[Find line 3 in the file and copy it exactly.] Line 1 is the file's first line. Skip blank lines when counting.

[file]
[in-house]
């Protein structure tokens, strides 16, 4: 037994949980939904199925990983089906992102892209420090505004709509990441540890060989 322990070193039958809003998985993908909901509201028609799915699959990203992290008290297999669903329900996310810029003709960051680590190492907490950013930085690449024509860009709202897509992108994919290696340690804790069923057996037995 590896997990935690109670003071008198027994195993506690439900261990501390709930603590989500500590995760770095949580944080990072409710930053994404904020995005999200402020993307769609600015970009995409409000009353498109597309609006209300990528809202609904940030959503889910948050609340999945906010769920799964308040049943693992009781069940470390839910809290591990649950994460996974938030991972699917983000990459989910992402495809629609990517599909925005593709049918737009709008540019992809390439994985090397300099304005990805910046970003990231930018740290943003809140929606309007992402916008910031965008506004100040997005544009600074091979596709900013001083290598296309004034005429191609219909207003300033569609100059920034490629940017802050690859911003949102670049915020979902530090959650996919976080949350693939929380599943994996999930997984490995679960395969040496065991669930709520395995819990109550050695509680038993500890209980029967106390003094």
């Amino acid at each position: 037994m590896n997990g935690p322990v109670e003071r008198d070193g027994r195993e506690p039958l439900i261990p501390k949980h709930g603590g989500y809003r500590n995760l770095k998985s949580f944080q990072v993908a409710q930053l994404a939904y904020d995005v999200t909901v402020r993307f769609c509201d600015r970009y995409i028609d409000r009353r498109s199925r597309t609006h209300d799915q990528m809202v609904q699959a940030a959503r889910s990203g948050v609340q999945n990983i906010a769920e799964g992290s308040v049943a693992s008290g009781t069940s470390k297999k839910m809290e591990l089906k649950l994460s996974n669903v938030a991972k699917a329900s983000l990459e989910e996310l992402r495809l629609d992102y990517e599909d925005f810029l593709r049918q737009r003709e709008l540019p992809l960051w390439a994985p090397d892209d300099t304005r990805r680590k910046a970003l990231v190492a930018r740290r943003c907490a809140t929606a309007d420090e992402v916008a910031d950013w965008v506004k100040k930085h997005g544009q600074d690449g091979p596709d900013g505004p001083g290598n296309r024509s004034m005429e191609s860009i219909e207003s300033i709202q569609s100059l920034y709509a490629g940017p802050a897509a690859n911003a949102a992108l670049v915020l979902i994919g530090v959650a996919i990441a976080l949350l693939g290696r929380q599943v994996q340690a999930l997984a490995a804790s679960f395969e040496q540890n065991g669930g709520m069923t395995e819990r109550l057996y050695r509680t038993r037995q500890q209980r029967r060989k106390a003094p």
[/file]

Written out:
């Amino acid at each position: 037994m590896n997990g935690p322990v109670e003071r008198d070193g027994r195993e506690p039958l439900i261990p501390k949980h709930g603590g989500y809003r500590n995760l770095k998985s949580f944080q990072v993908a409710q930053l994404a939904y904020d995005v999200t909901v402020r993307f769609c509201d600015r970009y995409i028609d409000r009353r498109s199925r597309t609006h209300d799915q990528m809202v609904q699959a940030a959503r889910s990203g948050v609340q999945n990983i906010a769920e799964g992290s308040v049943a693992s008290g009781t069940s470390k297999k839910m809290e591990l089906k649950l994460s996974n669903v938030a991972k699917a329900s983000l990459e989910e996310l992402r495809l629609d992102y990517e599909d925005f810029l593709r049918q737009r003709e709008l540019p992809l960051w390439a994985p090397d892209d300099t304005r990805r680590k910046a970003l990231v190492a930018r740290r943003c907490a809140t929606a309007d420090e992402v916008a910031d950013w965008v506004k100040k930085h997005g544009q600074d690449g091979p596709d900013g505004p001083g290598n296309r024509s004034m005429e191609s860009i219909e207003s300033i709202q569609s100059l920034y709509a490629g940017p802050a897509a690859n911003a949102a992108l670049v915020l979902i994919g530090v959650a996919i990441a976080l949350l693939g290696r929380q599943v994996q340690a999930l997984a490995a804790s679960f395969e040496q540890n065991g669930g709520m069923t395995e819990r109550l057996y050695r509680t038993r037995q500890q209980r029967r060989k106390a003094p």